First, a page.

To use the factory create an actual instance to work with then looks like this:

WsdlClassParserFactory factory = new WsdlClassParserFactory();            
WsdlClassParser parser = factory.CreateWsdlClassParser();
... do work with the parser

where the Unload() allows for unloading the AppDomain and releasing the assembly with it. This is quite a bit of code just for instantiating a type in separate AppDomain, but the factory is useful in that it makes it easy to load the type and unload it easily later. The class instance is required in order to hold on to the to AppDomain reference so it can be unloaded.

Loading an AppDomain is straight forward. The biggest headache is properly configuring the ApplicationBase path and related directories. For my particular application I point the base path to the current directory which in case of this application may not be the same directory the main executable started in – IOW, a non-default path. In my case I want to generate and load the assembly in this path and so the base path settings makes the AppDomain look in the base path (plus any PrivateBinPath subdirs of those were set).

The trick to getting the assembly to load from an arbitrary directory is to use AppDomain.CreateInstanceFrom() which expects a file location. When assemblies or AppDomains ask for paths I’m never sure what the heck is being asked for: A fully qualified path, a CodeBase path or just an assembly name (without the .dll) which is searched for in the app’s bin path. Here the fully qualified OS path is required for the assembly as can be retrieved by Assembly.Location. You would think that this would be enough – and it is if you are using Assembly.LoadFrom() in an application. However, when running cross AppDomains, the assembly still failed to load from the external path when I didn’t provide a custom assembly resolver. I’d get the following error:

Unable to cast transparent proxy to type ‘Westwind.WebServices.WsdlParser’

Oddly AppDomain.CreateInstanceFrom() doesn’t fail and returns an object, but when casting the object to the actual type representation the above error pops up. I would have expected a failure to be more spectacular – an exception would have been nice but apparently SOME sort of Transparent Proxy is returned. Apparently not the right one though and I have no idea what this pseudo proxy could be – not a whole lot of debugging info on a Transparent Proxy object.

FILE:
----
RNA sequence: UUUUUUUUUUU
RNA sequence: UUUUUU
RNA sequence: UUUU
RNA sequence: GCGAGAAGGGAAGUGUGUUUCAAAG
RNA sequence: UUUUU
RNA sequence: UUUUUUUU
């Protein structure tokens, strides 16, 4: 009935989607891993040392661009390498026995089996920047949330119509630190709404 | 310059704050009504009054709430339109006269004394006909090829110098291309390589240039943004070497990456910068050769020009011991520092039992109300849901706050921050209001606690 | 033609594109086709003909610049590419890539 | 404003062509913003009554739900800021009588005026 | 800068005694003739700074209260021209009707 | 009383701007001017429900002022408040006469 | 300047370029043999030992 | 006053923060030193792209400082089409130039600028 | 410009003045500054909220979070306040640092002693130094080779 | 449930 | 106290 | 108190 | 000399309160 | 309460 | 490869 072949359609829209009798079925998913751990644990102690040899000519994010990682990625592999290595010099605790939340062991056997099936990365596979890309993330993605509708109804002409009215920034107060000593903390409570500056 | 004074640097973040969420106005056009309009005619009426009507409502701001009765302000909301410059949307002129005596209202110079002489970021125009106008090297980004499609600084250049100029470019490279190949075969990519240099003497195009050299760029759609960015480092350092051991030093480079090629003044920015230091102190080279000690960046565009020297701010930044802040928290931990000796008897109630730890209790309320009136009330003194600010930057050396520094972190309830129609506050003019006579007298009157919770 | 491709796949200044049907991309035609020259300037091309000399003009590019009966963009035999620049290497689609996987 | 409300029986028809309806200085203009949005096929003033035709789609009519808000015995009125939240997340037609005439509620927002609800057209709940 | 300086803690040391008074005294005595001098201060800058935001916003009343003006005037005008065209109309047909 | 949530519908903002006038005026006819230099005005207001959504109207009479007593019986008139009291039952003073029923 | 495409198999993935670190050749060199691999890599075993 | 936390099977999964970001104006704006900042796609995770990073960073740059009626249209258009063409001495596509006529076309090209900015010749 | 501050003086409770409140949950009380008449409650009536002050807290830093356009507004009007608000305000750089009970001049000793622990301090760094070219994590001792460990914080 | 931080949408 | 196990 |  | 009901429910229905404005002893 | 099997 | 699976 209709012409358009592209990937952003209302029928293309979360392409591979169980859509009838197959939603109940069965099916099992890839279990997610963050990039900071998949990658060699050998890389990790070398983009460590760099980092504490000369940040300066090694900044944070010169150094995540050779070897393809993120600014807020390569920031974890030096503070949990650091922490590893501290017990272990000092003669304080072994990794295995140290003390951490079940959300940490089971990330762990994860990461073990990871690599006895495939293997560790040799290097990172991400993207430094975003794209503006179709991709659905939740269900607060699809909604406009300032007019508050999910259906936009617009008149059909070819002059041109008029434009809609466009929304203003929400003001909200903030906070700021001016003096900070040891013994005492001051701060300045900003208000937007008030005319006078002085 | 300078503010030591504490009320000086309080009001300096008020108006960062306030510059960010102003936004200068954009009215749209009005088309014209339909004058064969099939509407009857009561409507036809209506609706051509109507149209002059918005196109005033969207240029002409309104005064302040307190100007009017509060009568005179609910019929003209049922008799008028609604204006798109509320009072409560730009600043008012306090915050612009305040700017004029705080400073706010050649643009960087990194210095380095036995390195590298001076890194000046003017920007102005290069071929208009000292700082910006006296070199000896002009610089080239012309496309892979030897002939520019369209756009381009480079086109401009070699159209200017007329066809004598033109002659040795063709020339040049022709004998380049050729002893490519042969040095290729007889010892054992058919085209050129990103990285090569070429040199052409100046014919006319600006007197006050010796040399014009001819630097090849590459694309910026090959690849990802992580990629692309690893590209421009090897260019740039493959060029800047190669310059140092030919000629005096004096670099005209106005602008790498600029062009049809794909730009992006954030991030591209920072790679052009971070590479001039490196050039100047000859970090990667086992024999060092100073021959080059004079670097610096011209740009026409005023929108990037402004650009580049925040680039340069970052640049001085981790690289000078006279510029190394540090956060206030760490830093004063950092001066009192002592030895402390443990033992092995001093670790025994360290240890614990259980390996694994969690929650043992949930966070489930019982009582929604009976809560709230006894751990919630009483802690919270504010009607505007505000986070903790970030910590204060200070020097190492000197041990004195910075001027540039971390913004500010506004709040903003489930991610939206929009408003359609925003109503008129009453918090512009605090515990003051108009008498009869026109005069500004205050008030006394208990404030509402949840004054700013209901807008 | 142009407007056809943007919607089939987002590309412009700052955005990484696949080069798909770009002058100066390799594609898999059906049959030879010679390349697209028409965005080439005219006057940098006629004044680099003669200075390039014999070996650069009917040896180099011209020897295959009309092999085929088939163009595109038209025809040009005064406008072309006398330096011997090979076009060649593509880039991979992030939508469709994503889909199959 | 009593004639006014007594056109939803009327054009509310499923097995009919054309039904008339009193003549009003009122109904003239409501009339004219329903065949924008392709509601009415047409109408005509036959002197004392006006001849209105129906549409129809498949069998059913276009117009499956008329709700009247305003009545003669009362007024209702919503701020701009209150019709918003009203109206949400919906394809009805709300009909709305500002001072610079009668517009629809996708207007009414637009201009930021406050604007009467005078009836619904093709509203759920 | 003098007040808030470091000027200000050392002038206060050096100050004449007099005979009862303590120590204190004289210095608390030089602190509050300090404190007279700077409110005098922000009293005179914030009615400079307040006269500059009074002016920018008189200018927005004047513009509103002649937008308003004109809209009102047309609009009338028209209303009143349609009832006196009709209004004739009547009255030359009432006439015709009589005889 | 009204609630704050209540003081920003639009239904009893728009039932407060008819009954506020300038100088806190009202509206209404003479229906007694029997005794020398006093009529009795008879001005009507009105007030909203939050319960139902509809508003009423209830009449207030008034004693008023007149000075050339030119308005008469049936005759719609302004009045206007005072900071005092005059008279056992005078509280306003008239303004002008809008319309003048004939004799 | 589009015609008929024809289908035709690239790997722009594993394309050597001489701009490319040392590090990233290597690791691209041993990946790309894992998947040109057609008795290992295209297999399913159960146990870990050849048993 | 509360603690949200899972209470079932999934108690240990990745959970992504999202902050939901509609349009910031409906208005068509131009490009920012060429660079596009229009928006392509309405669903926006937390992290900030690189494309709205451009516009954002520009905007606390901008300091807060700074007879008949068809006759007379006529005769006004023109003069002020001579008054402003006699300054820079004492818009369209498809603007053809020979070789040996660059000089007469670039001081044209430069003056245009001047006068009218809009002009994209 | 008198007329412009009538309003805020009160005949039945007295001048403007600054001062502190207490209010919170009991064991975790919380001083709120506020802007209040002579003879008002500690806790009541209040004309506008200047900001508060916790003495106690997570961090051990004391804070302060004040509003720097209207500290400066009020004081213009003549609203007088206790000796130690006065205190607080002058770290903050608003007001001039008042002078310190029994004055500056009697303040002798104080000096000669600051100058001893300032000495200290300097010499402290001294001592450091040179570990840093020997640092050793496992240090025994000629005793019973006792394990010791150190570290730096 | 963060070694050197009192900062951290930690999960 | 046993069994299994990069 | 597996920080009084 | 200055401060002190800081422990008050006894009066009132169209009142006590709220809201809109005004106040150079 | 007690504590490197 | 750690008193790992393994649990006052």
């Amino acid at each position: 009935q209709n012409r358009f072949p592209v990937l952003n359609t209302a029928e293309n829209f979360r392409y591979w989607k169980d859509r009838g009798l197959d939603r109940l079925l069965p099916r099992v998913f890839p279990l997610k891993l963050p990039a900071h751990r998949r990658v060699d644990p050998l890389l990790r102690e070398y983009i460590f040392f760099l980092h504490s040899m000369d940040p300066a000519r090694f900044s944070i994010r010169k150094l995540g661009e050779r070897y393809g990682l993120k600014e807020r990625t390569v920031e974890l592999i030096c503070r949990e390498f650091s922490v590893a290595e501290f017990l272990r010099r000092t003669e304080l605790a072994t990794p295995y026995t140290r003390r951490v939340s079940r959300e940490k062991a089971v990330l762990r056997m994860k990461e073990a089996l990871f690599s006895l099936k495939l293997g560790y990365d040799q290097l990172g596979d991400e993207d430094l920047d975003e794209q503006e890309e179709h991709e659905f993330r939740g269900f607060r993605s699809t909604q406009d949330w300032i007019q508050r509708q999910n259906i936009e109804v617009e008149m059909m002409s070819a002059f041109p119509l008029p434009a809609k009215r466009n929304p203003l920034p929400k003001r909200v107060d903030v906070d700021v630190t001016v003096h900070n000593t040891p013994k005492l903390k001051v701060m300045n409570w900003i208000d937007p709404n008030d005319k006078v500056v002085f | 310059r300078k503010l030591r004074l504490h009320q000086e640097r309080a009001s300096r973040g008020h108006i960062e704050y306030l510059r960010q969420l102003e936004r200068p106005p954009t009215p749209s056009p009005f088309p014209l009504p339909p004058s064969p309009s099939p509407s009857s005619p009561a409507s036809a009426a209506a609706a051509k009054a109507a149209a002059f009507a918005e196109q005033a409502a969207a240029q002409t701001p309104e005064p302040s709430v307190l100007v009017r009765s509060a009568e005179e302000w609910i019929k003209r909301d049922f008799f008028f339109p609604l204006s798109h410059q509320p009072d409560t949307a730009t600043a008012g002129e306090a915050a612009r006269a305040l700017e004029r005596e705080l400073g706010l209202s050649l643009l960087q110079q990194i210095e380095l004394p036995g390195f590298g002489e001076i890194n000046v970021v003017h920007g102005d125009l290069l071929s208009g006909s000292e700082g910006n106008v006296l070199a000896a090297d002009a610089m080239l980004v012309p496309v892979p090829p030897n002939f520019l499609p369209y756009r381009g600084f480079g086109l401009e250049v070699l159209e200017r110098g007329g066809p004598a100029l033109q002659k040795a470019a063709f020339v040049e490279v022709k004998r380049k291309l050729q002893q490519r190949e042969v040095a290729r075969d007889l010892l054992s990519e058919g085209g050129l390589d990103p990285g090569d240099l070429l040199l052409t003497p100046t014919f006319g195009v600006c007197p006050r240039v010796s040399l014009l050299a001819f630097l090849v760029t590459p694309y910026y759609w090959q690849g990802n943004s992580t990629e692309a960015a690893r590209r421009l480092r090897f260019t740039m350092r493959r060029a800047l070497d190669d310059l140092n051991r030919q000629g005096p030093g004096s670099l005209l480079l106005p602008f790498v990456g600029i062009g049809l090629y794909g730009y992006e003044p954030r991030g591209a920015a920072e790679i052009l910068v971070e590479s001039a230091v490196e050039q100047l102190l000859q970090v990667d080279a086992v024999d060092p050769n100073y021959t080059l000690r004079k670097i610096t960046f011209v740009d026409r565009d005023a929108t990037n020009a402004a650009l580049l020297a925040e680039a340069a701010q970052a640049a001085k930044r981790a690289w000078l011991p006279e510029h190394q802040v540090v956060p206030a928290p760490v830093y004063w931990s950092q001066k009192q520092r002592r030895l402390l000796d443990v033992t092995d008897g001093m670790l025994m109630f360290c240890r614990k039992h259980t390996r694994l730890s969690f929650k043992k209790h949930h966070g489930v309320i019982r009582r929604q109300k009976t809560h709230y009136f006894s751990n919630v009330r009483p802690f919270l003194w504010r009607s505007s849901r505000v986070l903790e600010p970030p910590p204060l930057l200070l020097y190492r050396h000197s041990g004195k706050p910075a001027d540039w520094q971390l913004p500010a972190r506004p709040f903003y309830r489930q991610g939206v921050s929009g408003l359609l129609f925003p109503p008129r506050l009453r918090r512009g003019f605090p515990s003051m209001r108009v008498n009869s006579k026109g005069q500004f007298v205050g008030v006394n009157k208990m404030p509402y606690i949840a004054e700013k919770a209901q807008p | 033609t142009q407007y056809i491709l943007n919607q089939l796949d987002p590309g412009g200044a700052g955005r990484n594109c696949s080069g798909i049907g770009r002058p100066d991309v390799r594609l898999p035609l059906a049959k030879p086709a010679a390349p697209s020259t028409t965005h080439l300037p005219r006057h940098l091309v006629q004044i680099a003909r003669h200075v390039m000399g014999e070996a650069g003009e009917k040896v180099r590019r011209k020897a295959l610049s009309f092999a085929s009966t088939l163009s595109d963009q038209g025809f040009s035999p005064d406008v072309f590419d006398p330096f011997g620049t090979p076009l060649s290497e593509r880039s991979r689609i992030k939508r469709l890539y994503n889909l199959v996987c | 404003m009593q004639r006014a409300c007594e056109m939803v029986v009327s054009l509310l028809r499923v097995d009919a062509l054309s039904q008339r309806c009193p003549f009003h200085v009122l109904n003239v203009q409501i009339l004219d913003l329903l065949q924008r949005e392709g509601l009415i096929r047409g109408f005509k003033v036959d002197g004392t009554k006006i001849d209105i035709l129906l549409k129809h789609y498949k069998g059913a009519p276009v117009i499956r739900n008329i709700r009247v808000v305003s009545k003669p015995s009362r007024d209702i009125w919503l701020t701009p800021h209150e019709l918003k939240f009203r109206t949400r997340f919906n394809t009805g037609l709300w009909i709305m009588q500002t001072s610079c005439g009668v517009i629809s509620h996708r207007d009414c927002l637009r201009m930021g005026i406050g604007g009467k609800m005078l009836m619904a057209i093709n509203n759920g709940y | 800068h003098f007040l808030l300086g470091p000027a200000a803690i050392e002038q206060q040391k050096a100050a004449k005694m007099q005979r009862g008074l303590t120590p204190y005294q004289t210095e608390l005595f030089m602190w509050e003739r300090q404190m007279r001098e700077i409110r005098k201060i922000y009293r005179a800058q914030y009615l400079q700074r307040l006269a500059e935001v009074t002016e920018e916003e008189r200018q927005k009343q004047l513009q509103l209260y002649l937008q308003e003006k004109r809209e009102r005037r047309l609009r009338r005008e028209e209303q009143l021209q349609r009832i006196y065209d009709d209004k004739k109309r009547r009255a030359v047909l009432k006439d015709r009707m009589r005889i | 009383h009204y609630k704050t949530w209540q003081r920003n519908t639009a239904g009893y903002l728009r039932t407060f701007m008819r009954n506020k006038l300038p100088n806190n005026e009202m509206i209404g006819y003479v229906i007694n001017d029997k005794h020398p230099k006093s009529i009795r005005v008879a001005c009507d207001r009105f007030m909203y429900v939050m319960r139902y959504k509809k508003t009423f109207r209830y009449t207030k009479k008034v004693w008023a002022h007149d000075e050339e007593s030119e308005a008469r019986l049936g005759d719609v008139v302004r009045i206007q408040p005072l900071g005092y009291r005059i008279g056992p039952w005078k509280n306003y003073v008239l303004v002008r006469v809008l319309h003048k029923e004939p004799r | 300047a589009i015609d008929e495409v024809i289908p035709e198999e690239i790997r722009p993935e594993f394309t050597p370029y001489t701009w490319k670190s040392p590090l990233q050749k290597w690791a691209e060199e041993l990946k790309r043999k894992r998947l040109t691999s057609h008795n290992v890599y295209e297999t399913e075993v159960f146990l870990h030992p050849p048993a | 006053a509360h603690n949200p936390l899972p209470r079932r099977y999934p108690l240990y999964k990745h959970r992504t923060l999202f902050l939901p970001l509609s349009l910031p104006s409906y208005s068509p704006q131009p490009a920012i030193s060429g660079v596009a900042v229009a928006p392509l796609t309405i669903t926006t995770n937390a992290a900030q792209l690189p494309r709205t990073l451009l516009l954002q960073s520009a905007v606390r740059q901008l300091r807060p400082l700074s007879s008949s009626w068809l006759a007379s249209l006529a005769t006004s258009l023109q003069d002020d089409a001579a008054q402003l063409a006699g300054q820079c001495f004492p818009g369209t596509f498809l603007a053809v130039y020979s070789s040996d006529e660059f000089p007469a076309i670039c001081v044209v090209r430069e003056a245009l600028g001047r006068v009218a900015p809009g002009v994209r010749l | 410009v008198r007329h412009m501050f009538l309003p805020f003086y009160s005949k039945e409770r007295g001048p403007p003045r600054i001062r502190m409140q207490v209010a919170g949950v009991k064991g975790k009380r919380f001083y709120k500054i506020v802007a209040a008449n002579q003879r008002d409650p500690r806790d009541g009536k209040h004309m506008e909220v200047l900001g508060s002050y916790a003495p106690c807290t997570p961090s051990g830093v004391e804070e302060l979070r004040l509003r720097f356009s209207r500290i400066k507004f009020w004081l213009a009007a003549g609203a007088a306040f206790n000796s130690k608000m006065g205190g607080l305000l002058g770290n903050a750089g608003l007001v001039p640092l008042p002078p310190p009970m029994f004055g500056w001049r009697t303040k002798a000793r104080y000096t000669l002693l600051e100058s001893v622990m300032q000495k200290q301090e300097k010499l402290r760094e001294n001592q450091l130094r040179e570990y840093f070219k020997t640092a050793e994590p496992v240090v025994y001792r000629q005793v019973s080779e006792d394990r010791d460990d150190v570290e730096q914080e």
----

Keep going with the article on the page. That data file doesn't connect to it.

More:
So, the trick to resolving this issue is to provide an assembly resolver:

AppDomain.CurrentDomain.AssemblyResolve += new ResolveEventHandler(CurrentDomain_AssemblyResolve);

and implement custom logic in the resolver to retrieve the assembly explicitly. The handler first tries a plain Load with the assembly name that .NET passes in. Oddly in my case that just works because the assembly is already loaded since it was the one launching the new AppDomain (the launcher is automatically loaded into the new AppDomain). Which makes me really wonder why the hell the AppDomain can’t find the type without an assembly resolver.

Either way, it works with the simple resolver. In other situations when an assembly has not yet been loaded it might also be useful to have a fallback using LoadFrom() and specify the directory in some shape. Here the folder is based on the current assembly so assemblies are searched for in the same folder as the loader’s assembly.


You’d think the process of assembly loading in general, and loading assemblies across AppDomains should be easier, since loading additional types out of the same assembly is a common scenario – having to resort to an explicit assembly resolver seems like overkill especially given that the resolver isn’t doing anything other than forwarding to Assembly.Load().

I’ve hit this snag one too many times in the past and even so this little exercise cost me a couple hours of poking around and experimenting today until I found the right combination. Hopefully this will be useful to some of you the next time you need to create a cross AppDomain proxy.